Deirdre O’Byrne of Nottingham Irish Studies Group interviewed the author, who was very articulate and forthcoming on many aspects of her writing career, techniques and style. The room was packed, and the audience showed their appreciation by buying lots of books to be signed.
This event was co-hosted by Five Leaves Bookshop and Nottingham Irish Studies Group.
£5. Email email@example.com or tel. 0115 837 3097.
We were at Crawley Irish Festival on Sunday 27th August 2017, telling Irish stories. As usual, we had a lovely responsive audience, and even some help with dramatising the stories – thanks, Alicia!
The biggest hit this year was the story of the Giant’s Causeway.
This was a popular session, and got lots of good feedback.
Broadway Cinema Nottingham showed The Journey, a film about Martin McGuinness & Ian Paisley as political colleagues, from 5 – 18 May 2017.
The 1.30pm screening on Thur 18 May was preceded by a brief introduction by Deirdre O’Byrne of Nottingham Irish Studies Group.
Wed 8 March 2017, 7.00 – 8.30pm
Five Leaves Bookshop
Professor Azrini Wahidin, Irish Republican Women
This presentation discussed women’s involvement in the Irish Republican Army, political protest and the prison experience in Northern Ireland. Through the voices of female and male combatants, Wahidin demonstrated that women remained marginal in the examination of imprisonment during the Conflict and in the negotiated peace process. However, as the book shows, women performed a number of roles in war and peace that placed constructions of femininity in dissent.
Azrini Wahidin is the author of Ex-combatants, Gender and the Peace Process in Northern Ireland: Women, the Prison Experience and Political Protest. She is now Associate Dean at Teesside University.
An International Women’s Day event.
Wed 15th March 2017 7.00 – 8.30pm
Venue: Five Leaves Bookshop
Poetry of the Irish in Britain with Cathy Galvin and Deirdre O’Byrne
Cathy Galvin read her own poetry, primarily from Rough Translation – a collection described by David Constantine as being about “the sea, islands, coastal places, family who lived very differently from how we do now, the loving connection with them”, drawing on Cathy Galvin’s Irish family past.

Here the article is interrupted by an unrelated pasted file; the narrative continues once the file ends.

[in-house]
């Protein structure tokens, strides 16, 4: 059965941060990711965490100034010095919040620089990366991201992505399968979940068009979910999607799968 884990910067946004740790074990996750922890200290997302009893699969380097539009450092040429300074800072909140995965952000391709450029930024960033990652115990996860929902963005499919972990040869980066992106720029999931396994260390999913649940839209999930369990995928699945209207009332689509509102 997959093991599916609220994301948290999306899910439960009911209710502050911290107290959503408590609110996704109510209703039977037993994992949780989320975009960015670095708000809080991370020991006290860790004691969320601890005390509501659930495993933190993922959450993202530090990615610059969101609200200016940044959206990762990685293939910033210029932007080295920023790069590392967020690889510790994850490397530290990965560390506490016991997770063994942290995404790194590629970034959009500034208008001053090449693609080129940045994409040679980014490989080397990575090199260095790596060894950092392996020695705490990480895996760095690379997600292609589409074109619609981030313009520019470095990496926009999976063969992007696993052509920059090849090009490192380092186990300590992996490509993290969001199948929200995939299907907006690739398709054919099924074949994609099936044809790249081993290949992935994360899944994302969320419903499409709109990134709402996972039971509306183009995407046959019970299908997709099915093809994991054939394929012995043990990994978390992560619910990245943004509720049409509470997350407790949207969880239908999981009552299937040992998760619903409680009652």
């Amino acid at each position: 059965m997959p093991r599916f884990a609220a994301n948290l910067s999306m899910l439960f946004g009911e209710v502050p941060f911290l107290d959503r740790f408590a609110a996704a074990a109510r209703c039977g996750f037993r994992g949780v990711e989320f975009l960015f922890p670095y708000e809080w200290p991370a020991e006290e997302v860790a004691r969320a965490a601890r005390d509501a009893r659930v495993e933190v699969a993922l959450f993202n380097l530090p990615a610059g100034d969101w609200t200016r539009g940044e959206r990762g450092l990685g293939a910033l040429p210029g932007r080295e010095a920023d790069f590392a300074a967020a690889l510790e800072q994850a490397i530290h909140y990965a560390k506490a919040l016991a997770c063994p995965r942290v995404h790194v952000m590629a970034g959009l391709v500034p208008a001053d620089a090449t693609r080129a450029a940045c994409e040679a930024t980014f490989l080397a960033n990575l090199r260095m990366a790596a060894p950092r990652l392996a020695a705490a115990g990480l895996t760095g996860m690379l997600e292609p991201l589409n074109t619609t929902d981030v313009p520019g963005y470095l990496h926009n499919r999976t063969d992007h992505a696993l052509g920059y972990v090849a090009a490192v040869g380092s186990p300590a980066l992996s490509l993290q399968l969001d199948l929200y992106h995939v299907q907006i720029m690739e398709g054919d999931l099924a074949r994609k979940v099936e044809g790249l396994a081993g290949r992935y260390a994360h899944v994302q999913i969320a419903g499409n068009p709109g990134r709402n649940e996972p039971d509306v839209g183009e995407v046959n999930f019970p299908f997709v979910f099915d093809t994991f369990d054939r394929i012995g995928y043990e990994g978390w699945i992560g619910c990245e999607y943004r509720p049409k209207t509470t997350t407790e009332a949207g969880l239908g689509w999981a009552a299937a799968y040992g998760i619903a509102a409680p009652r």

The ‘support act’ was Deirdre O’Byrne reading a selection of Irish-in-Britain poetry, from such writers as Maura Dooley, Ian Duhig, Eavan Boland, Bernard O’Donoghue and Catherine Byron, with commentary.
£3 on the door. Venue: Five Leaves Bookshop, Nottingham
We are honoured to be have taken part in an event at Nottingham Galleries of Justice to celebrate the visit of Irish Ambassador Dan Mulhall, on Friday 11 November. The Ambassador gave a talk on Roger Casement and 1916.
Nottingham Irish Studies Group’s contribution was a brief talk on the role of Nottinghamshire’s Sherwood Foresters, who were sent over to quell the Easter Rising. In these days of political turmoil, it’s good to rethink our shared history, and consider what unites rather than divides us. Let us build bridges, not walls.
Ar scáth a chéile a mhaireann na daoine: we live in each other’s shadows, as the old Irish saying goes. Let those shadows be protective ones.
NISG are proud to have received many invitations from groups and organisations to participate in events in both Ireland and Britain over the past few years. As you’ll see if you click on the ‘Diary’ buttons above, we’ve worked in Britain with Beeston Library, Beeston Poets, Birmingham Irish Heritage Group, Bromley House Library, Crawley Irish Festival, Curve Theatre (Leicester), Five Leaves Bookshop, Loughborough University, Mansfield and Dukeries Irish Association, Nottingham St Patrick’s Festival and Parade, St Anthony’s School (Solihull) and Stanza Poetry Group.
In Ireland we’ve worked with Courthouse Arts Centre (Tinahely, Co Wicklow), Tullow & Carlow Libraries, History Festival of Ireland, and The International Pan-Celtic Festival.
If you have ideas/suggestions/requests for events, get in touch via our CONTACT button at the top of the page, or message us on facebook.